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April 28, 2015
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April 28, 2015

Putting malaria in pregnancy firmly on the agenda now

Malaria in pregnancy can have devastating consequences for the mother and the unborn child. Clearly, effective interventions to prevent malaria in pregnancy have been woefully slow to translate into policy and practice, and there are many remaining gaps where research is urgently needed.

Although the severity of malaria in pregnancy has been known for decades, the burden of malaria in pregnancy is not visible since most pregnant women are unaware of being infected. Historically reproductive health programmes, which at a country level are responsible for caring for women during pregnancy, did not see malaria control as part of their remit and the malaria programmes were reluctant to share their interventions.

Typically, as in other diseases, treatment and prevention interventions have tended to exclude the needs of pregnant women. Indeed women’s health issues always struggle to get heard by the research community and within ministries of health. Drug safety concerns and the subsequent liability issues have meant that industry has steered away from testing their drugs in pregnant women.

However, there is now a desperate need to determine the safety and efficacy of current and incoming drugs in the different trimesters of pregnancy. Scientific bodies such as Kenya Medical Research Institute (KEMRI), the Wellcome Trust, the National Institutes of Health, and the European and Developing Countries Clinical Trials Partnership should make more effort to address this issue.

Literature reviews point out that the coverage of intermittent preventive treatment in pregnancy (IPTp) and insecticide treated bednets—the recommended preventive strategies for malaria in pregnancy—are unacceptably low. It is clear that most countries in Africa are nowhere near reaching the Abuja Declaration targets of 60% coverage of these interventions in pregnant women.

Over the years the number of players in malaria control has increased dramatically. However, a lack of coordination and harmony among the various groups has made it difficult to ascertain who is doing what.

Frequent changes of leadership within the WHO’s Global Malaria Programme have an unfavourable impact on malaria control generally. With every new leader there is a new dynamic and a new direction. Despite pregnant women being the main adult risk group for malaria, it is puzzling to see that in the current WHO strategy malaria in pregnancy does not feature highly. Instead, the big push is behind the introduction of artemisinin-based combination therapies (ACTs) and, more recently, indoor residual spraying (IRS). However, ACTs are not recommended for the first trimester of pregnancy and there is little information on the effects of IRS on pregnancy outcomes.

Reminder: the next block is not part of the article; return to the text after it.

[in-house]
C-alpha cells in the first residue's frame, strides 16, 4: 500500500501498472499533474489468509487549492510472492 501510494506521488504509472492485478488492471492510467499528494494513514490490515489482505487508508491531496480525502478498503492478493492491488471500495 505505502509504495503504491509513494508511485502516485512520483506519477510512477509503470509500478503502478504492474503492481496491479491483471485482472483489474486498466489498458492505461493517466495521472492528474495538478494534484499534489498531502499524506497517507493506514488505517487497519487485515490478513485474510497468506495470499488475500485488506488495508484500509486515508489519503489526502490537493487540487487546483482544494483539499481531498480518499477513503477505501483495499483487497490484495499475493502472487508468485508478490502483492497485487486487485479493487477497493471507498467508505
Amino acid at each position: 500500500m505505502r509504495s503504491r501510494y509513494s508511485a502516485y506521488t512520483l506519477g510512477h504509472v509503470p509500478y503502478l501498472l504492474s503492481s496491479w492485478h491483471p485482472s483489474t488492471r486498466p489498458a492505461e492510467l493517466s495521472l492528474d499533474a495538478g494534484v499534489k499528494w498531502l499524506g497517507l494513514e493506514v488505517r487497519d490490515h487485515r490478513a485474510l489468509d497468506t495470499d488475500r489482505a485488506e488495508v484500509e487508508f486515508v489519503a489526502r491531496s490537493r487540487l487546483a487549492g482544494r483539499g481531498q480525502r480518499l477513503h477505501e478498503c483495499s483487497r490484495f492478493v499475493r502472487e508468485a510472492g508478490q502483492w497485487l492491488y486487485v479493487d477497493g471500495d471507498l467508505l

What is needed is an advocacy movement—a voice representing women in pregnancy that is regularly involved in discussions with the key players. Such a movement could ensure that targeted interventions are adopted and delivered quickly and cost-effectively, and that their shortcomings are addressed.

There are signs that maternal and reproductive health programmes are becoming more receptive to the needs of malaria control. The Making Pregnancy Safer programme at WHO has introduced malaria guidelines into their antenatal care package. Antenatal clinics already serve as a valuable entry point for malaria control. In this setting women could also be made aware of the problems of malaria in pregnancy and take steps to protect themselves.

Despite the recent celebrations of achievement in a great potential vaccine promise for malaria by the year 2014, it is unlikely that such benefits will become available soon thereafter.

Recent reports clearly indicate that the burden of malaria especially in adults has always been inadvertently grossly underestimated. In Kenya the season for malaria is fast approaching during the long rains from March to May. It is without doubt there will be many malaria cases with loss of lives especially among children under five and adults particularly pregnant women.

Since the government has shifted focus from curative to preventive services, this is a timely call to all stakeholders to start prevention of malaria especially in pregnant women today.

Take a fertility test today

Malaria in pregnancy can have devastating consequences for the mother and the unborn child.  Clearly, effective interventions to prevent malaria in pregnancy have been woefully slow to translate into policy and practice, and there are many remaining gaps where research is urgently needed.

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